Later versions of the Respondent’s website featured Filipino discussion forums, as well as advertising for a variety of computer games, electronics, and other products.
References to the REBELDE telenovelas and the RBD musical group do not appear on the archived web pages until April 2006, when the Domain Name was parked with Sedo.com (“Sedo”). From that time forward, the website displayed only advertising links, and these included links relating to the REBELDE telenovelas and the RBD musical group, presumably generated by Sedo’s advertising search software as described on Sedo’s website at “www.sedo.com”. The website included a notice typically found on Sedo’s domain parking websites: “This domain may be for sale by its owner!”
In early 2007, the Complainant learned that the Domain Name was associated with a domain parking website displaying pay-per-click advertising links, including links to websites relating to the REBELDE telenovelas and RBD concerts, as well as some links to “adult-content” websites. Counsel for the Complainant sent the Respondent a cease-and-desist letter in February 2007. This spawned a series of inconclusive communications between counsel for the Complainant and counsel for the Respondent over the next several months, followed by the current UDRP Complaint.
The Respondent reported to the Center on December 5, 2007 that he had removed the Domain Name from Sedo’s domain parking service. The Domain Name does not currently resolve to an active website.
5. Parties’ Contentions
The Complainant asserts that the Domain Name is identical or confusingly similar to its common-law and registered REBELDE mark and that the Respondent has no rights or legitimate interests in the Domain Name. The Complainant argues that the Respondent registered and used the Domain Name in bad faith, “by exploiting the public recognition and famousness of the mark for his own profit”.
The Respondent denies such intent and points out that he registered the Domain Name before the Complainant’s mark came into existence. He disclaims responsibility for the content of the domain parking website. He asks that the Complaint be dismissed since he has removed the Domain Name from the domain parking service. In an October 23, 2007 email to the Center, the Respondent also charged the Complainant with attempted reverse domain name hijacking.
6. Discussion and Findings
Paragraph 4(a) of the Policy provides that in order to divest a respondent of a disputed domain name, a complainant must demonstrate each of the following:
(i) the Domain Name is identical or confusingly similar to a trademark or service mark in which the Complainant has rights; and
(ii) the Respondent has no rights or legitimate interests in respect of the Domain Name; and
(iii) the Domain Name has been registered and is being used in bad faith.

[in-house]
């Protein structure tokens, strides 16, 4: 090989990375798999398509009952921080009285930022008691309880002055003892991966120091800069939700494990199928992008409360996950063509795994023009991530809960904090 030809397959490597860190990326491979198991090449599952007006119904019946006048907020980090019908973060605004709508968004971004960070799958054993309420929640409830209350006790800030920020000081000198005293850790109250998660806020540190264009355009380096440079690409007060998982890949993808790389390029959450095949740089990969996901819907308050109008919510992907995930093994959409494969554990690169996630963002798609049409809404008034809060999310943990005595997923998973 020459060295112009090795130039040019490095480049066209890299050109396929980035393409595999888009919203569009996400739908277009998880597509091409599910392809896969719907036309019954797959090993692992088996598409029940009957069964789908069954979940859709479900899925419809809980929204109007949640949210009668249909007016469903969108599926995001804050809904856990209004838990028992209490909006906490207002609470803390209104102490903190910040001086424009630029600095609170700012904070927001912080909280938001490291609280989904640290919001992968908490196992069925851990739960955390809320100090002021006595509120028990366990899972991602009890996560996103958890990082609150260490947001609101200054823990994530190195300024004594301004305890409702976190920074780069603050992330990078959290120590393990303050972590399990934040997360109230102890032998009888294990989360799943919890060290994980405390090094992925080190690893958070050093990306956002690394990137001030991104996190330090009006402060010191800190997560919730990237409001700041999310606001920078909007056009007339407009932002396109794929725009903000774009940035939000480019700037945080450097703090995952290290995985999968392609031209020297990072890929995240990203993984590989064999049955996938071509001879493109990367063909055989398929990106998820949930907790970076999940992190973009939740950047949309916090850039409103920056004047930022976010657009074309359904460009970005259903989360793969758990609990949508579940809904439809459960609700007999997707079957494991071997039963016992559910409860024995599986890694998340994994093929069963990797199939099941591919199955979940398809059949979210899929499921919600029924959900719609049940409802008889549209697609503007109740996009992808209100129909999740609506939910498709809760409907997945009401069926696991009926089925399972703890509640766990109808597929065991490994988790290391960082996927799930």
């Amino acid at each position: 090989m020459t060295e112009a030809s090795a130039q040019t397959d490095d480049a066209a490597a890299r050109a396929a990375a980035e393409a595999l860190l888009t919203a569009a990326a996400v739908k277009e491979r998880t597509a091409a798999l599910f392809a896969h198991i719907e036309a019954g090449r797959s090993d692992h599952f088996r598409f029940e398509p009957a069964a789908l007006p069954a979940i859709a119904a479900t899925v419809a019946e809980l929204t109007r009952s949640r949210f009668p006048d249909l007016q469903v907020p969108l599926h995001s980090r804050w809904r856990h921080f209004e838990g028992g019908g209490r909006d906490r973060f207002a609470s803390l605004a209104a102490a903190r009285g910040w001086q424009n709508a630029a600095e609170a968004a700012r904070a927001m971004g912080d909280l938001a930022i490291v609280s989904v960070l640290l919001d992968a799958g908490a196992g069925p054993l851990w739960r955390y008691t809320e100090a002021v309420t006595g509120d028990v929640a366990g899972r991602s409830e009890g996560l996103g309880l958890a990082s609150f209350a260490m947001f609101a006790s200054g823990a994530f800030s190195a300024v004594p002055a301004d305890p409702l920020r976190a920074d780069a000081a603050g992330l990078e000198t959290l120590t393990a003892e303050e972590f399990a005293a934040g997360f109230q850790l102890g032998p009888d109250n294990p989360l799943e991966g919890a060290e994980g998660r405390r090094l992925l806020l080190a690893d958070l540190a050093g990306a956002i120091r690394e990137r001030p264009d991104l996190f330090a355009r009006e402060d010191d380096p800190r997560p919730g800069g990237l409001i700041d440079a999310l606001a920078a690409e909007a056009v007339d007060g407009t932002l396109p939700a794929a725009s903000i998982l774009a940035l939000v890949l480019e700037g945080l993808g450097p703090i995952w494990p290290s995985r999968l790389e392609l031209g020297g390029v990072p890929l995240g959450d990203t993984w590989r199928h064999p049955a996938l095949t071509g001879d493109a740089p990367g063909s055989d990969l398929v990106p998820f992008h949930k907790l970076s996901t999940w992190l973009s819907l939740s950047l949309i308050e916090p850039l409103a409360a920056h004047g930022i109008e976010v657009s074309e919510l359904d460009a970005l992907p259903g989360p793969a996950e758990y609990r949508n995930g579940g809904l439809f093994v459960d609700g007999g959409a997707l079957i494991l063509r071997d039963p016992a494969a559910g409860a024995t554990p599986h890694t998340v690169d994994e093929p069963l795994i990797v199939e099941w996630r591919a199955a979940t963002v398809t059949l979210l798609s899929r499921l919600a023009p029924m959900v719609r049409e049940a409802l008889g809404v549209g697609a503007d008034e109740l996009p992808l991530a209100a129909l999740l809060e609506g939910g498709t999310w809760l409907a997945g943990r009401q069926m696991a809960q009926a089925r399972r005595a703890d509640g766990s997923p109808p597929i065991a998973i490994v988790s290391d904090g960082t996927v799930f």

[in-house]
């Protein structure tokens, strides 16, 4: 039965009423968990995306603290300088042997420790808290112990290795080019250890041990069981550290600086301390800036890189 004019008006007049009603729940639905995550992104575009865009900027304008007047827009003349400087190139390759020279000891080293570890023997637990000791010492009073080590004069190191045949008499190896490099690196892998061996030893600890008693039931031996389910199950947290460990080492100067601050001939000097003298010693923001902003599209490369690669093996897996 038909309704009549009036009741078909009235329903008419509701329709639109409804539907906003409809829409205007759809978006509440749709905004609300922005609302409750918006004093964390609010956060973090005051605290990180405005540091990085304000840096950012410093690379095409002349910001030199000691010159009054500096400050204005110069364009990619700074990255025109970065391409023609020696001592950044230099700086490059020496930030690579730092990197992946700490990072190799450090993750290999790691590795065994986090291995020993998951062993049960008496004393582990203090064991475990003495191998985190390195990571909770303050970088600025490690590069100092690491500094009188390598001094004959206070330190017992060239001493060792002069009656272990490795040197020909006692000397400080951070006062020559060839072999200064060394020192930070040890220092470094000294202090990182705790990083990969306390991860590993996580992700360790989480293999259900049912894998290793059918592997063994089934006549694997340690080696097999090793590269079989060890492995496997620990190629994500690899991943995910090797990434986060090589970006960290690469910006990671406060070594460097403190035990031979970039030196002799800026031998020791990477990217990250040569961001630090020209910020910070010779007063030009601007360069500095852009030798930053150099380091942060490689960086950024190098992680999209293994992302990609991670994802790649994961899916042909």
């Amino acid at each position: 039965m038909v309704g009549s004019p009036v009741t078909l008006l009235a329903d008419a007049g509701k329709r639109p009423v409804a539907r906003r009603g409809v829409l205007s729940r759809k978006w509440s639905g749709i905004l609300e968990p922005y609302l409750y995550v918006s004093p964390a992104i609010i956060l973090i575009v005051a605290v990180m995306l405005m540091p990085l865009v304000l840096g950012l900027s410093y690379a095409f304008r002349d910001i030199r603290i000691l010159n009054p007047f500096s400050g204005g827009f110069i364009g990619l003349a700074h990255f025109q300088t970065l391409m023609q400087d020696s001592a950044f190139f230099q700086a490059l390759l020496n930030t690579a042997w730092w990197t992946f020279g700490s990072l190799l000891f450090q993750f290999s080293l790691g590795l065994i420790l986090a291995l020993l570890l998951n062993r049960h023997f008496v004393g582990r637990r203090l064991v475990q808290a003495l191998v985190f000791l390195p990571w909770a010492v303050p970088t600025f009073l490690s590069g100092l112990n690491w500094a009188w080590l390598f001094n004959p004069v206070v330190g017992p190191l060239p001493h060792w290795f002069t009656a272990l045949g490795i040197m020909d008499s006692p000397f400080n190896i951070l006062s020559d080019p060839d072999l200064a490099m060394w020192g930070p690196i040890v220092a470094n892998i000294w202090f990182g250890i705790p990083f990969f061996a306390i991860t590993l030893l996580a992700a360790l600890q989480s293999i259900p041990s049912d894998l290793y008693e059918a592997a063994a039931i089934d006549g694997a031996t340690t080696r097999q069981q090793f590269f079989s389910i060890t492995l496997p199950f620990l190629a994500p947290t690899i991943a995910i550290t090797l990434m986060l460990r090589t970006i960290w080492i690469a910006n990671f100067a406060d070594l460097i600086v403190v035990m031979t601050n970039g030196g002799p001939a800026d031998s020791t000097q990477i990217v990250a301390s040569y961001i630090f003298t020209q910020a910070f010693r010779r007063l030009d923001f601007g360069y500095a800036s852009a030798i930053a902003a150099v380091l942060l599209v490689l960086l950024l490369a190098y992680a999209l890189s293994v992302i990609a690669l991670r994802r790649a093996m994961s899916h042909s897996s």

Under paragraph 15(a) of the Rules,
“A Panel shall decide a complaint on the basis of the statements and documents submitted and in accordance with the Policy, these Rules and any rules and principles of law that it deems applicable.”
A. Request for Additional Time or Supplemental Filing
The Respondent, explaining that he was traveling in Southwest Asia when the Complaint was launched, requested additional time to prepare a Response and to obtain assistance from counsel. He nevertheless responded substantively to the Complaint by email, and the record includes earlier correspondence between his counsel and counsel for the Complainant.
As detailed below, the Panel finds the record sufficient for a just decision in this proceeding. Accordingly, the request for additional time or permission to submit supplemental filings is denied.
B. Identical or Confusingly Similar
It appears from the record that the Complainant has not yet obtained a registered trademark for REBELDE as a standard-character mark. It does hold registered trademarks in several countries for design marks in which the word “REBELDE” is the prominent distinctive feature. The Complainant also claims common-law rights in the REBELDE mark in the United States, where it applied for registered trademarks in 2006. The Complainant has furnished evidence that the REBELDE mark is familiar to a substantial audience in the United States, chiefly through distribution of the Mexican telenovela, RBD concerts, RBD musical recordings, and the sale of clothing and other products branded with the REBELDE mark.
The Respondent challenges the Complainant’s claim to unique rights in a Spanish dictionary word and points out that many other companies and products also feature the word “rebelde”. The Complainant’s use of the word, even without accompanying design elements, may nevertheless have acquired a secondary meaning that is distinctive and protectable under trademark law in the United States and possibly other jurisdictions. This issue will presumably be decided shortly by the United States Patent and Trademark Office, which published the Complainant’s United States trademark applications for opposition in July 2007.
The Domain Name is identical to the Complainant’s REBELDE mark, and the Panel finds sufficient evidence of acquired distinctiveness to hold that the Complainant has rights in the mark for purposes of the Policy, paragraph 4(a)(i). The question of priority in time is not relevant to this Policy requirement; it is necessary only to show that the Complainant currently has legally protectable rights in the mark on which the Complaint is grounded. Thus, the Complainant has satisfied the first element of the UDRP Complaint.
C. Rights or Legitimate Interests
The Policy, paragraph 4(c), provides a non-exhaustive list of circumstances in which a respondent could demonstrate rights or legitimate interests in a contested domain name: